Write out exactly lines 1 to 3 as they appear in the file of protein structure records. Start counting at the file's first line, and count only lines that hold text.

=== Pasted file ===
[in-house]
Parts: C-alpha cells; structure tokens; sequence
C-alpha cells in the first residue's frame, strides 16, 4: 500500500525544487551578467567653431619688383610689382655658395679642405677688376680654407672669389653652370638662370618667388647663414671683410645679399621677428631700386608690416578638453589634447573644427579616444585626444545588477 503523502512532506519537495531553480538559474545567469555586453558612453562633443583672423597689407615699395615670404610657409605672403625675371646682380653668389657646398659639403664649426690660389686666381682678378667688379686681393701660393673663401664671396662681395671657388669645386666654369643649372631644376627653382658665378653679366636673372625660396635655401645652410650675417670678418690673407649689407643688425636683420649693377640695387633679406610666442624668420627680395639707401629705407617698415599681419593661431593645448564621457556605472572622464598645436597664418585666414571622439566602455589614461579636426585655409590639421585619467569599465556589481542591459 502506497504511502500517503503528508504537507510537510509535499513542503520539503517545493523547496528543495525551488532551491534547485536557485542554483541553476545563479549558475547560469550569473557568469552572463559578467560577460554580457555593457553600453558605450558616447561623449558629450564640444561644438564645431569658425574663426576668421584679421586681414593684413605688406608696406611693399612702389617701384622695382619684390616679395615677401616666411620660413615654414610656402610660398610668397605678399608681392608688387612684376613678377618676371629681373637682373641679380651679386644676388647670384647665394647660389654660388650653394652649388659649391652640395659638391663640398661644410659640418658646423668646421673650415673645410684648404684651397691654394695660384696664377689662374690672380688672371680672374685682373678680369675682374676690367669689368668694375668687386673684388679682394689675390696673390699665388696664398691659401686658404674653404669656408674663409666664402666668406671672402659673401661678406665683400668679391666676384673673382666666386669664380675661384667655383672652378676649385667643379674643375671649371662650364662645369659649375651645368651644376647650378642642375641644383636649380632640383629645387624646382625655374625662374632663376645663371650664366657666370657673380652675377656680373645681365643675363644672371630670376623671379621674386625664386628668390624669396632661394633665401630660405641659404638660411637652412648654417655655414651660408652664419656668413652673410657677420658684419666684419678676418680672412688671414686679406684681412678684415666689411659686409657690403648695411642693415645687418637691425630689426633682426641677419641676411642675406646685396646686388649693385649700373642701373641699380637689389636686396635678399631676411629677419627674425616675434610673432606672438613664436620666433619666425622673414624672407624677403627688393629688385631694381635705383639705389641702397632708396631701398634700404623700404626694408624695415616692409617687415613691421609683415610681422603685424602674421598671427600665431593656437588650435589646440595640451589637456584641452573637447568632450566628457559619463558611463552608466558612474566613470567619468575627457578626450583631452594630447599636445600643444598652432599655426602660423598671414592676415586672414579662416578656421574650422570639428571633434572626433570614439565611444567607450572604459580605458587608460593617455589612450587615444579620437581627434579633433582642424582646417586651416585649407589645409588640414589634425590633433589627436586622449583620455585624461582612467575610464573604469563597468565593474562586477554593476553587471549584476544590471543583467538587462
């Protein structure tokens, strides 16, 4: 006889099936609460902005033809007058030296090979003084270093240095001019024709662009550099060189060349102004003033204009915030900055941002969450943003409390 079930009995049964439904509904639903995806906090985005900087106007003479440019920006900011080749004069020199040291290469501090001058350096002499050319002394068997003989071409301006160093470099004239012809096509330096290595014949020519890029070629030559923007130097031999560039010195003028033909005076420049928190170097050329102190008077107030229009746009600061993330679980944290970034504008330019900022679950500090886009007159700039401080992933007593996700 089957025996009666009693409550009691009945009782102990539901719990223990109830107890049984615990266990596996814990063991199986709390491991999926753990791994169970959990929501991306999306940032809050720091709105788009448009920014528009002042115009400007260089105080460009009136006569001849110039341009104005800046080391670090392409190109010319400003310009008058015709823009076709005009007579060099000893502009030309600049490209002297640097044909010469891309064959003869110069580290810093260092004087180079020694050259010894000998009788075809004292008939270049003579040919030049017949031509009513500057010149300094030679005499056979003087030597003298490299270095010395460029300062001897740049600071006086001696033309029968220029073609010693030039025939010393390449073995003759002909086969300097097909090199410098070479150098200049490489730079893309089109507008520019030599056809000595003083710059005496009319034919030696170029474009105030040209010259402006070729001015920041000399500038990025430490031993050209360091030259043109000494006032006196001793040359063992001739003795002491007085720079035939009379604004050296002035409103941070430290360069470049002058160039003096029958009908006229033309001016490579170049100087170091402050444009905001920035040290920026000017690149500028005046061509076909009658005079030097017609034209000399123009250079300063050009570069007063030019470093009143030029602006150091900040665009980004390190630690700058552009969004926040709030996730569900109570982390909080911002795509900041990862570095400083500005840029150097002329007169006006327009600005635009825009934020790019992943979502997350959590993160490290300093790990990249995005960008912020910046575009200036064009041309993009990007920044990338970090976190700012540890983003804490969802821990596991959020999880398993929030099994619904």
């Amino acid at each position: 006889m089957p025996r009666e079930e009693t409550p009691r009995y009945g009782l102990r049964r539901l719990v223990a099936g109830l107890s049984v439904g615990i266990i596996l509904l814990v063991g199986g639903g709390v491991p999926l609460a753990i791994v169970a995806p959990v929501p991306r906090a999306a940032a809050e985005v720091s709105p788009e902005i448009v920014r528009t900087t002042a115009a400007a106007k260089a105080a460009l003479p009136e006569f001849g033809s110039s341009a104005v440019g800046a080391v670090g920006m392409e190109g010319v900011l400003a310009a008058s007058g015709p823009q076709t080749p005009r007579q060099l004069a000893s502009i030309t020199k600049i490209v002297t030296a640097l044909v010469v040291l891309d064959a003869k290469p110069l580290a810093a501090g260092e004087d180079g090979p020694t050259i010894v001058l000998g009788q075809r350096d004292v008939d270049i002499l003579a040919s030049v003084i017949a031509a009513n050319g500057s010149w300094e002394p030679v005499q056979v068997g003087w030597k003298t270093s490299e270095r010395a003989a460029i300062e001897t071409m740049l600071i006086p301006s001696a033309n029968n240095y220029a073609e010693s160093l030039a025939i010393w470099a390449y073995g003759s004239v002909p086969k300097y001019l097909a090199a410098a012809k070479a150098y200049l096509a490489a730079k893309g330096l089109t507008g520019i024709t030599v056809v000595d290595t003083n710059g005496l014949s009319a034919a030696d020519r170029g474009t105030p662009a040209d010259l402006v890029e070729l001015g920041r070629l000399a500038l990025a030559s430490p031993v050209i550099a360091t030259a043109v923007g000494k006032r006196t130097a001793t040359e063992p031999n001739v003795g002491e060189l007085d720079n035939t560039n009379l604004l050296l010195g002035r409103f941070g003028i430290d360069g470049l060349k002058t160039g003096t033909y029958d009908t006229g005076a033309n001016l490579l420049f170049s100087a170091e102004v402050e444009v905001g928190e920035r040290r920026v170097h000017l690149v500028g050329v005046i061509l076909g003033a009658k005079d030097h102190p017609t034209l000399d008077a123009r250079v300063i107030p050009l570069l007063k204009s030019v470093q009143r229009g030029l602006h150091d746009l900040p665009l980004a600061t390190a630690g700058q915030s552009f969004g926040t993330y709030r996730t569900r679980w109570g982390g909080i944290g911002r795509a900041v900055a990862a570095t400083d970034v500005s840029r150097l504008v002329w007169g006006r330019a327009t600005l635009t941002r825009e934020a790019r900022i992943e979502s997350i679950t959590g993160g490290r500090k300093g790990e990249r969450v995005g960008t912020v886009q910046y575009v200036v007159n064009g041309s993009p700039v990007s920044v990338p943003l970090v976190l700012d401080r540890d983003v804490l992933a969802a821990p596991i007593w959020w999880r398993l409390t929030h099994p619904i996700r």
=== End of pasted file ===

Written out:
[in-house]
Parts: C-alpha cells; structure tokens; sequence
C-alpha cells in the first residue's frame, strides 16, 4: 500500500525544487551578467567653431619688383610689382655658395679642405677688376680654407672669389653652370638662370618667388647663414671683410645679399621677428631700386608690416578638453589634447573644427579616444585626444545588477 503523502512532506519537495531553480538559474545567469555586453558612453562633443583672423597689407615699395615670404610657409605672403625675371646682380653668389657646398659639403664649426690660389686666381682678378667688379686681393701660393673663401664671396662681395671657388669645386666654369643649372631644376627653382658665378653679366636673372625660396635655401645652410650675417670678418690673407649689407643688425636683420649693377640695387633679406610666442624668420627680395639707401629705407617698415599681419593661431593645448564621457556605472572622464598645436597664418585666414571622439566602455589614461579636426585655409590639421585619467569599465556589481542591459 502506497504511502500517503503528508504537507510537510509535499513542503520539503517545493523547496528543495525551488532551491534547485536557485542554483541553476545563479549558475547560469550569473557568469552572463559578467560577460554580457555593457553600453558605450558616447561623449558629450564640444561644438564645431569658425574663426576668421584679421586681414593684413605688406608696406611693399612702389617701384622695382619684390616679395615677401616666411620660413615654414610656402610660398610668397605678399608681392608688387612684376613678377618676371629681373637682373641679380651679386644676388647670384647665394647660389654660388650653394652649388659649391652640395659638391663640398661644410659640418658646423668646421673650415673645410684648404684651397691654394695660384696664377689662374690672380688672371680672374685682373678680369675682374676690367669689368668694375668687386673684388679682394689675390696673390699665388696664398691659401686658404674653404669656408674663409666664402666668406671672402659673401661678406665683400668679391666676384673673382666666386669664380675661384667655383672652378676649385667643379674643375671649371662650364662645369659649375651645368651644376647650378642642375641644383636649380632640383629645387624646382625655374625662374632663376645663371650664366657666370657673380652675377656680373645681365643675363644672371630670376623671379621674386625664386628668390624669396632661394633665401630660405641659404638660411637652412648654417655655414651660408652664419656668413652673410657677420658684419666684419678676418680672412688671414686679406684681412678684415666689411659686409657690403648695411642693415645687418637691425630689426633682426641677419641676411642675406646685396646686388649693385649700373642701373641699380637689389636686396635678399631676411629677419627674425616675434610673432606672438613664436620666433619666425622673414624672407624677403627688393629688385631694381635705383639705389641702397632708396631701398634700404623700404626694408624695415616692409617687415613691421609683415610681422603685424602674421598671427600665431593656437588650435589646440595640451589637456584641452573637447568632450566628457559619463558611463552608466558612474566613470567619468575627457578626450583631452594630447599636445600643444598652432599655426602660423598671414592676415586672414579662416578656421574650422570639428571633434572626433570614439565611444567607450572604459580605458587608460593617455589612450587615444579620437581627434579633433582642424582646417586651416585649407589645409588640414589634425590633433589627436586622449583620455585624461582612467575610464573604469563597468565593474562586477554593476553587471549584476544590471543583467538587462